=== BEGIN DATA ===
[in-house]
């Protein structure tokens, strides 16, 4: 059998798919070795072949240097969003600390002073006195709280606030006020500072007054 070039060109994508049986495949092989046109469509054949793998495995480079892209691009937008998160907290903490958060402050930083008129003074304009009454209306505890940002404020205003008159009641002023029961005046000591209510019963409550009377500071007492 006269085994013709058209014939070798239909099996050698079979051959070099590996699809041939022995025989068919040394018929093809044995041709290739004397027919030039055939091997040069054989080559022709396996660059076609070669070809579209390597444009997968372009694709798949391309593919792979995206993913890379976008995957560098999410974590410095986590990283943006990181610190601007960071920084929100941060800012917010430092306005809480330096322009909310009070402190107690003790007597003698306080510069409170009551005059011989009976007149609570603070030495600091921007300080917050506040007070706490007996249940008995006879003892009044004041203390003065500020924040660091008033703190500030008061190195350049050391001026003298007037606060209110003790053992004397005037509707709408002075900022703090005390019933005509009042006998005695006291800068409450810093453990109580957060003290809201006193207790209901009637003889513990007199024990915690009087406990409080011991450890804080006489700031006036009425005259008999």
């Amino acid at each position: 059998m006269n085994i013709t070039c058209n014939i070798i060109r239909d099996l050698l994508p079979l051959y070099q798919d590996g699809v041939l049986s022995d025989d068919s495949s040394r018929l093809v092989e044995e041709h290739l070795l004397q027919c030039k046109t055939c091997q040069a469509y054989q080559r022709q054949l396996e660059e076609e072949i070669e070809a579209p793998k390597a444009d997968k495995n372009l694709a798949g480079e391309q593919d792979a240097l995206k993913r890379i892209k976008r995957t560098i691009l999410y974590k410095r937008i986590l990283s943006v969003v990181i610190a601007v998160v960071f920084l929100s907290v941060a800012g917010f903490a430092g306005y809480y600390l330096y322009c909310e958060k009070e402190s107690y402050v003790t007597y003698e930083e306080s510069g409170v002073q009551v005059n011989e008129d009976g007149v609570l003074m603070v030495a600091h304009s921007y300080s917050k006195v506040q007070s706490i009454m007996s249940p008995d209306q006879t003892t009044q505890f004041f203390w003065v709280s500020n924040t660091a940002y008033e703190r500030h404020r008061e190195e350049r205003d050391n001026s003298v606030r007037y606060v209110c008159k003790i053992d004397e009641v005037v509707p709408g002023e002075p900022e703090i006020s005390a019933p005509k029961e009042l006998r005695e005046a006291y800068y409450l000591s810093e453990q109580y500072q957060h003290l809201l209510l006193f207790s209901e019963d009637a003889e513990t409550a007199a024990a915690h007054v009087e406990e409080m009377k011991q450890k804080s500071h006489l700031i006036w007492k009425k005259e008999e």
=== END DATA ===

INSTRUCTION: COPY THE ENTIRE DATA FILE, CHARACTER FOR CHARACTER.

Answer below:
[in-house]
């Protein structure tokens, strides 16, 4: 059998798919070795072949240097969003600390002073006195709280606030006020500072007054 070039060109994508049986495949092989046109469509054949793998495995480079892209691009937008998160907290903490958060402050930083008129003074304009009454209306505890940002404020205003008159009641002023029961005046000591209510019963409550009377500071007492 006269085994013709058209014939070798239909099996050698079979051959070099590996699809041939022995025989068919040394018929093809044995041709290739004397027919030039055939091997040069054989080559022709396996660059076609070669070809579209390597444009997968372009694709798949391309593919792979995206993913890379976008995957560098999410974590410095986590990283943006990181610190601007960071920084929100941060800012917010430092306005809480330096322009909310009070402190107690003790007597003698306080510069409170009551005059011989009976007149609570603070030495600091921007300080917050506040007070706490007996249940008995006879003892009044004041203390003065500020924040660091008033703190500030008061190195350049050391001026003298007037606060209110003790053992004397005037509707709408002075900022703090005390019933005509009042006998005695006291800068409450810093453990109580957060003290809201006193207790209901009637003889513990007199024990915690009087406990409080011991450890804080006489700031006036009425005259008999």
């Amino acid at each position: 059998m006269n085994i013709t070039c058209n014939i070798i060109r239909d099996l050698l994508p079979l051959y070099q798919d590996g699809v041939l049986s022995d025989d068919s495949s040394r018929l093809v092989e044995e041709h290739l070795l004397q027919c030039k046109t055939c091997q040069a469509y054989q080559r022709q054949l396996e660059e076609e072949i070669e070809a579209p793998k390597a444009d997968k495995n372009l694709a798949g480079e391309q593919d792979a240097l995206k993913r890379i892209k976008r995957t560098i691009l999410y974590k410095r937008i986590l990283s943006v969003v990181i610190a601007v998160v960071f920084l929100s907290v941060a800012g917010f903490a430092g306005y809480y600390l330096y322009c909310e958060k009070e402190s107690y402050v003790t007597y003698e930083e306080s510069g409170v002073q009551v005059n011989e008129d009976g007149v609570l003074m603070v030495a600091h304009s921007y300080s917050k006195v506040q007070s706490i009454m007996s249940p008995d209306q006879t003892t009044q505890f004041f203390w003065v709280s500020n924040t660091a940002y008033e703190r500030h404020r008061e190195e350049r205003d050391n001026s003298v606030r007037y606060v209110c008159k003790i053992d004397e009641v005037v509707p709408g002023e002075p900022e703090i006020s005390a019933p005509k029961e009042l006998r005695e005046a006291y800068y409450l000591s810093e453990q109580y500072q957060h003290l809201l209510l006193f207790s209901e019963d009637a003889e513990t409550a007199a024990a915690h007054v009087e406990e409080m009377k011991q450890k804080s500071h006489l700031i006036w007492k009425k005259e008999e």